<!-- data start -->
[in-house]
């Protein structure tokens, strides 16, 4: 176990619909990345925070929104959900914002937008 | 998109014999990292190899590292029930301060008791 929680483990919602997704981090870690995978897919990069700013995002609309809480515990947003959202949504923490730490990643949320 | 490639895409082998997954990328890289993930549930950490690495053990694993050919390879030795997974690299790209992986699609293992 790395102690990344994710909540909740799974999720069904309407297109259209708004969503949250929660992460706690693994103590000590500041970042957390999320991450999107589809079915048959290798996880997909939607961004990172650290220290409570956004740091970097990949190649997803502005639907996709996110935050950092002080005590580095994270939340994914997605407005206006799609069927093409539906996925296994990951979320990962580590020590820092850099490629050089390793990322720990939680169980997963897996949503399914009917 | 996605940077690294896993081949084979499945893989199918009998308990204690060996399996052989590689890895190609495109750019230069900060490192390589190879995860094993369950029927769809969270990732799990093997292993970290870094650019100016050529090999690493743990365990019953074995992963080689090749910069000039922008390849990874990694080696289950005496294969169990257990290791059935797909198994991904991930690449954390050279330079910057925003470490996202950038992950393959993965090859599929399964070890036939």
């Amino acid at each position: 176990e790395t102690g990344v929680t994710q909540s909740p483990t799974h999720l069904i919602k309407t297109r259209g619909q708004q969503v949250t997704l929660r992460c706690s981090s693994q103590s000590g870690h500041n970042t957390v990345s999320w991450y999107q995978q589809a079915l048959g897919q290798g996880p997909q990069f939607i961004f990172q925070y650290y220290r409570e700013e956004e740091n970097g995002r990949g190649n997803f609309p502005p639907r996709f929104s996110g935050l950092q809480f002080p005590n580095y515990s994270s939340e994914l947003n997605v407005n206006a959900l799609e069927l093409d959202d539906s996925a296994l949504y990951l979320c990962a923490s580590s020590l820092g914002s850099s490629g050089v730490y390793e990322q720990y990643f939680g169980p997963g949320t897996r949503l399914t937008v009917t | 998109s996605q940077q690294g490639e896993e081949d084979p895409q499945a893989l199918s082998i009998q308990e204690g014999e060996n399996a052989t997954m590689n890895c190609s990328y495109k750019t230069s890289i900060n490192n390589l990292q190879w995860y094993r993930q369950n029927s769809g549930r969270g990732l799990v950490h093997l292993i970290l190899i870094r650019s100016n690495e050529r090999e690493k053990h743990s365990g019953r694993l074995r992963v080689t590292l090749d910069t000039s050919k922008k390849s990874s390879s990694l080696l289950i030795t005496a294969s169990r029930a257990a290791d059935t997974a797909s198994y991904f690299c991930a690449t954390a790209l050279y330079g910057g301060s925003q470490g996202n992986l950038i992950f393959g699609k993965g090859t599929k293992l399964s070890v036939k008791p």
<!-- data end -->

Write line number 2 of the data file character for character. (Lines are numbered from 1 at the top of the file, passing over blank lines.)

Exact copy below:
């Protein structure tokens, strides 16, 4: 176990619909990345925070929104959900914002937008 | 998109014999990292190899590292029930301060008791 929680483990919602997704981090870690995978897919990069700013995002609309809480515990947003959202949504923490730490990643949320 | 490639895409082998997954990328890289993930549930950490690495053990694993050919390879030795997974690299790209992986699609293992 790395102690990344994710909540909740799974999720069904309407297109259209708004969503949250929660992460706690693994103590000590500041970042957390999320991450999107589809079915048959290798996880997909939607961004990172650290220290409570956004740091970097990949190649997803502005639907996709996110935050950092002080005590580095994270939340994914997605407005206006799609069927093409539906996925296994990951979320990962580590020590820092850099490629050089390793990322720990939680169980997963897996949503399914009917 | 996605940077690294896993081949084979499945893989199918009998308990204690060996399996052989590689890895190609495109750019230069900060490192390589190879995860094993369950029927769809969270990732799990093997292993970290870094650019100016050529090999690493743990365990019953074995992963080689090749910069000039922008390849990874990694080696289950005496294969169990257990290791059935797909198994991904991930690449954390050279330079910057925003470490996202950038992950393959993965090859599929399964070890036939």